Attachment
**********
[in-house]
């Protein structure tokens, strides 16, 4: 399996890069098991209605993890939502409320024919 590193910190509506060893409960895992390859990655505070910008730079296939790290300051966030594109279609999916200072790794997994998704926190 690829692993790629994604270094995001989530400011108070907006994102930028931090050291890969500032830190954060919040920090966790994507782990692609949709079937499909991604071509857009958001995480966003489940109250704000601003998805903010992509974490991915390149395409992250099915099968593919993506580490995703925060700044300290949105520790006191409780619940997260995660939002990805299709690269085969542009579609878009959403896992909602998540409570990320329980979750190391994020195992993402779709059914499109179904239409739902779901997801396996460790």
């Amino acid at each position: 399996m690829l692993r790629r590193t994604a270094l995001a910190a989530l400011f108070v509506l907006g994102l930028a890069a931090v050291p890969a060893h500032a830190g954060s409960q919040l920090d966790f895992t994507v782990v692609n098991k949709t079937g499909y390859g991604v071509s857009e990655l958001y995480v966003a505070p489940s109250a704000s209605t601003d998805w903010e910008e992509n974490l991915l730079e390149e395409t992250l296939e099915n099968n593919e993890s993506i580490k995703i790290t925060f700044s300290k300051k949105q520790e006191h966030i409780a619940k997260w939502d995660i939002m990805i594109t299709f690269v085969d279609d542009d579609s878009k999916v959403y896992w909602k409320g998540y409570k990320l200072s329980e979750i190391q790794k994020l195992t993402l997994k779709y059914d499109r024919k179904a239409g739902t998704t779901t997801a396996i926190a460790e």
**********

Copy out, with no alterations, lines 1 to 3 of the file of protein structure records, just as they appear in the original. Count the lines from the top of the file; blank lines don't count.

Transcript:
[in-house]
């Protein structure tokens, strides 16, 4: 399996890069098991209605993890939502409320024919 590193910190509506060893409960895992390859990655505070910008730079296939790290300051966030594109279609999916200072790794997994998704926190 690829692993790629994604270094995001989530400011108070907006994102930028931090050291890969500032830190954060919040920090966790994507782990692609949709079937499909991604071509857009958001995480966003489940109250704000601003998805903010992509974490991915390149395409992250099915099968593919993506580490995703925060700044300290949105520790006191409780619940997260995660939002990805299709690269085969542009579609878009959403896992909602998540409570990320329980979750190391994020195992993402779709059914499109179904239409739902779901997801396996460790």
């Amino acid at each position: 399996m690829l692993r790629r590193t994604a270094l995001a910190a989530l400011f108070v509506l907006g994102l930028a890069a931090v050291p890969a060893h500032a830190g954060s409960q919040l920090d966790f895992t994507v782990v692609n098991k949709t079937g499909y390859g991604v071509s857009e990655l958001y995480v966003a505070p489940s109250a704000s209605t601003d998805w903010e910008e992509n974490l991915l730079e390149e395409t992250l296939e099915n099968n593919e993890s993506i580490k995703i790290t925060f700044s300290k300051k949105q520790e006191h966030i409780a619940k997260w939502d995660i939002m990805i594109t299709f690269v085969d279609d542009d579609s878009k999916v959403y896992w909602k409320g998540y409570k990320l200072s329980e979750i190391q790794k994020l195992t993402l997994k779709y059914d499109r024919k179904a239409g739902t998704t779901t997801a396996i926190a460790e």